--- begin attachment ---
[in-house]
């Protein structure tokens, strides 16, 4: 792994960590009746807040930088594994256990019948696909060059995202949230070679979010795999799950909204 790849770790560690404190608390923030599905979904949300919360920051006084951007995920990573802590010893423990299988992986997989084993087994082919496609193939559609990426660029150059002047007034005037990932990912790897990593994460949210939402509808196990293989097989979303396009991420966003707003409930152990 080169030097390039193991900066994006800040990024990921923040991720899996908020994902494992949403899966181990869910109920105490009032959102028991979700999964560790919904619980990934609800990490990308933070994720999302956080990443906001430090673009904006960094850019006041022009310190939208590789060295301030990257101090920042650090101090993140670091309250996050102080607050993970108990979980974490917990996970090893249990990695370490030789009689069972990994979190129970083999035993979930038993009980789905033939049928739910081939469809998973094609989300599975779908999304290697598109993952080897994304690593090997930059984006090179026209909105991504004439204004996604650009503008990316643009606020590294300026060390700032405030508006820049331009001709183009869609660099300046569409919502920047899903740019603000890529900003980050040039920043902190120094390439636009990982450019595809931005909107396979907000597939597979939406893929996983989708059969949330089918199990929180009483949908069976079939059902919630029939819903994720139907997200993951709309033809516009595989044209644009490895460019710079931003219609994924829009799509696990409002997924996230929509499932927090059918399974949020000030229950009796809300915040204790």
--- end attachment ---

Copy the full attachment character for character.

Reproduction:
[in-house]
């Protein structure tokens, strides 16, 4: 792994960590009746807040930088594994256990019948696909060059995202949230070679979010795999799950909204 790849770790560690404190608390923030599905979904949300919360920051006084951007995920990573802590010893423990299988992986997989084993087994082919496609193939559609990426660029150059002047007034005037990932990912790897990593994460949210939402509808196990293989097989979303396009991420966003707003409930152990 080169030097390039193991900066994006800040990024990921923040991720899996908020994902494992949403899966181990869910109920105490009032959102028991979700999964560790919904619980990934609800990490990308933070994720999302956080990443906001430090673009904006960094850019006041022009310190939208590789060295301030990257101090920042650090101090993140670091309250996050102080607050993970108990979980974490917990996970090893249990990695370490030789009689069972990994979190129970083999035993979930038993009980789905033939049928739910081939469809998973094609989300599975779908999304290697598109993952080897994304690593090997930059984006090179026209909105991504004439204004996604650009503008990316643009606020590294300026060390700032405030508006820049331009001709183009869609660099300046569409919502920047899903740019603000890529900003980050040039920043902190120094390439636009990982450019595809931005909107396979907000597939597979939406893929996983989708059969949330089918199990929180009483949908069976079939059902919630029939819903994720139907997200993951709309033809516009595989044209644009490895460019710079931003219609994924829009799509696990409002997924996230929509499932927090059918399974949020000030229950009796809300915040204790």